UCSB Science Line
Sponge Spicules Nerve Cells Galaxy Abalone Shell Nickel Succinate X-ray Lens Lupine
UCSB Science Line
Home
How it Works
Ask a Question
Search Topics
Webcasts
Our Scientists
Science Links
Contact Information
How does electricity work?
Answer 1:

Nice question about electricity. It is always good to question things that we use in everyday life.

This is a subtle and difficult question to answer. Let us see if we can ask some different questions and to understand it!

-What makes my walkman work? A battery! And somehow we are told that this contains electricity.

-What makes my lights shine? By plugging it into an outlet! Again we are told that this is electricity, but somehow this form of electricity seems different from the kind in my walkman. So, we are stuck. Does my battery or does my outlet contain electricity? If we assume one and not the other,then we are confronted with fact that some appliances can use batteries or an outlet.

So, let us say that both batteries and outlets contain electricity, but indifferent forms. Since we are concerned with what electricity is and not what its various forms are, let us ask how these two forms are the same.

-What happens when I stick my finger in an outlet? (Mark's note: DO NOT DO THIS! YOU WILL ELECTROCUTE YOURSELF.) Besides feeling really stupid, I feel a strange jolt, almost like something is moving through me. If I hold the battery in a similar way I don't feel anything. But, if I go to my car battery and do the same thing I feel a similar jolt as the outlet. So,perhaps a similarity between the two types of electricity is that both involve the flow of something. But, what is this thing and how does it flow?

(Here is where the whole thing gets technical and you will have to take my word on it. But, centuries ago people asked themselves these same questions and centuries later, we have a set way of speaking about all of these things. So, bear with me while we go through some vocabulary.)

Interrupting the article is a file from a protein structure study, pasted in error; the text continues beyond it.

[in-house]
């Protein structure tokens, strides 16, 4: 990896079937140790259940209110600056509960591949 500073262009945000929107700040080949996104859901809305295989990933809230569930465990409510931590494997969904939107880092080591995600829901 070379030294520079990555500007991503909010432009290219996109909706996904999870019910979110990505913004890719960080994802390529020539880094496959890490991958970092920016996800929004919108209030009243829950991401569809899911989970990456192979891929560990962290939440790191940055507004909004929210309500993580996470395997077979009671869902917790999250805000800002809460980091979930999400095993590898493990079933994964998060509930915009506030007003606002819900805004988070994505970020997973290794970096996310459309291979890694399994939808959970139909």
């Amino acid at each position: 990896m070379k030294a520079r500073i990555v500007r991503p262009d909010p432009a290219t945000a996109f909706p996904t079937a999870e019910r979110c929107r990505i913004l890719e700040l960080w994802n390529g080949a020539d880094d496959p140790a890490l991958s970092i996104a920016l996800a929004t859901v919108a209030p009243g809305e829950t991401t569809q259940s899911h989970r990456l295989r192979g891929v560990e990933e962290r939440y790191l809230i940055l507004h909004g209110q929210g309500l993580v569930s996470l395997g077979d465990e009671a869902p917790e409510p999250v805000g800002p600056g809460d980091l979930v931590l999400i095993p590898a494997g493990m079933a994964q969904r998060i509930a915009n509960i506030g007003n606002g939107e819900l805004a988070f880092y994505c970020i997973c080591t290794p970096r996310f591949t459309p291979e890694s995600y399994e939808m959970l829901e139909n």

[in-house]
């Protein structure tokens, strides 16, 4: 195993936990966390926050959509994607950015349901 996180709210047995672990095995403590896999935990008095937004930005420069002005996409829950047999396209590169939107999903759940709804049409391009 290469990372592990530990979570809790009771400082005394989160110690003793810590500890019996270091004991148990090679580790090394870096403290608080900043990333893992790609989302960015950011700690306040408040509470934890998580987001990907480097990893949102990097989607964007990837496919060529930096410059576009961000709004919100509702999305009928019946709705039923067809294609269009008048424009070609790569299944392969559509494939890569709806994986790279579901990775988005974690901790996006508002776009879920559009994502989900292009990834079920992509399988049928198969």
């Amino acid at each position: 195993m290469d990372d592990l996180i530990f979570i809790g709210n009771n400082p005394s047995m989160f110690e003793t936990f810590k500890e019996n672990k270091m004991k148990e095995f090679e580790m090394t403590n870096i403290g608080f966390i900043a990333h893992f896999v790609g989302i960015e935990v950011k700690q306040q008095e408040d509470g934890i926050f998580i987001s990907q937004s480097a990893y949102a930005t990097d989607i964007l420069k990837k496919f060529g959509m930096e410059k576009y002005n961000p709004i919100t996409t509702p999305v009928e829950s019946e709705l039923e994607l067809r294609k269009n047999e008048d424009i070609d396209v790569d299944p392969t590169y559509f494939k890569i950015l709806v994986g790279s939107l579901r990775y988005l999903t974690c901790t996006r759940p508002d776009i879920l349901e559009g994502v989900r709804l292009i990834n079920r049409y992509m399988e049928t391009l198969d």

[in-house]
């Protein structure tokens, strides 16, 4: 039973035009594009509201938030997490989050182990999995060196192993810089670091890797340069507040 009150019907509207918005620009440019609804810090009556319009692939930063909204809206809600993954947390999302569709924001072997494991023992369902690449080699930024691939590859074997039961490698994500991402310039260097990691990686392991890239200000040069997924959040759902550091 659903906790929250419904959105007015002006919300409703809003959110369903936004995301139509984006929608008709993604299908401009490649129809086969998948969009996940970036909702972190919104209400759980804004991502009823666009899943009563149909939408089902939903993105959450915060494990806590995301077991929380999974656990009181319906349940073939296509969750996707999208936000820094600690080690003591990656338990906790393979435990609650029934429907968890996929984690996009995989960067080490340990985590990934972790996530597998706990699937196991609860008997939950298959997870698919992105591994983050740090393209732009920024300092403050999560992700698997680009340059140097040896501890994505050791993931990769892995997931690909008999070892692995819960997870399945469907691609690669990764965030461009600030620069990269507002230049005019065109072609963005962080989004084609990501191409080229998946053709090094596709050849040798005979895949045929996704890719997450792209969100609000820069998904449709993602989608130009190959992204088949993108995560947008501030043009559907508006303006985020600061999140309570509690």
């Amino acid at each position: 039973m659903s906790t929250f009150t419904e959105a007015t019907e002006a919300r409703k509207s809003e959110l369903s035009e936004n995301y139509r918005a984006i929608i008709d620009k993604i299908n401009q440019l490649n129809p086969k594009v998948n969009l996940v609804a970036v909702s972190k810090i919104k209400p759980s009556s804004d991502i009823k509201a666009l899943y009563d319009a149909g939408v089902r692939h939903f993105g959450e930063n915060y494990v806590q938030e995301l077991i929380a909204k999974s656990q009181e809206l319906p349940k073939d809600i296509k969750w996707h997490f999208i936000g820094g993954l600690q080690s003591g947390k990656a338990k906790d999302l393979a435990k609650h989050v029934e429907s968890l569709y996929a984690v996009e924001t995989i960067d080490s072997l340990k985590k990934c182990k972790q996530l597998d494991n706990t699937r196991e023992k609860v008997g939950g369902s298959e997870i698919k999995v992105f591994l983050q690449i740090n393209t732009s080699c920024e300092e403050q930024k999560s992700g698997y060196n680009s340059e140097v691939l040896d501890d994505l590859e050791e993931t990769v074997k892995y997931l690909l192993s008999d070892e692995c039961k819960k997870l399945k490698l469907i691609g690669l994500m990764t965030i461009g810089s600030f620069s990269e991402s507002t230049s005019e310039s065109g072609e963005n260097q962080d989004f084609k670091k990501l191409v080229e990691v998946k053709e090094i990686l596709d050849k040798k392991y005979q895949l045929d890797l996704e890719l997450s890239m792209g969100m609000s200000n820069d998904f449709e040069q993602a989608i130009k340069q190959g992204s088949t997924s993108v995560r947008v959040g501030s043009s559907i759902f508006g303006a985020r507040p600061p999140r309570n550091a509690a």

Scientist have found that this flow is the flow of something called electrons and electrons have a property know as charge. It is this charge that transmits the energy to your walkman and your lights that they need to do what we expect them to. Another remarkable feature of charge is that it comes in two forms: "positive" and "negative" or "plus" and "minus".
These two forms of charge are very particular about who they hang outwith. Plusses hate plusses and minuses hate minuses so they stay away from one another or repel. But, plusses and minuses get along great and attract. Now these electrons have a negative charge and so if we want them to move we have to build up a negative charge close to them so that they run away. This is not an easy task and so I won't try to explain to you how it is that people get batteries and outlets to work. Instead we will delve into more interesting questions.

-Why do electrons have charge and nothing else does? Electrons aren't the only thing that have charge. In fact many other things do, but electrons are the most abundant and easy to work with "charge carriers" that we have around, and so almost all electrical devices use them. That is why we call them electrical! In fact electrons are so abundant that they are in EVERYTHING that you touch and see. The reason that everything doesn't have a HUGE charge is that all of these electrons come in pairs with protons which have an equal positive charge and the two cancel each other.

-How is it that electrons get charge? They are born with it, so to speak.
Charge is something that cannot be created or destroyed, so there has been the same amount around today as when the universe began (we think!). It is a good thing that there is a lot of it, or we wouldn't get to listen to music very often and it would all be classical! Every worse, we wouldn't be around at all!!

-But where did this charge come from, how did it get here? I wish that I knew. But, science hasn't come to understand this question yet!

I hope that this answers some of your questions about electricity. If nothing else I hope you learn to keep your fingers out of electrical outlets!


Click Here to return to the search form.

University of California, Santa Barbara Materials Research Laboratory National Science Foundation
This program is co-sponsored by the National Science Foundation and UCSB School-University Partnerships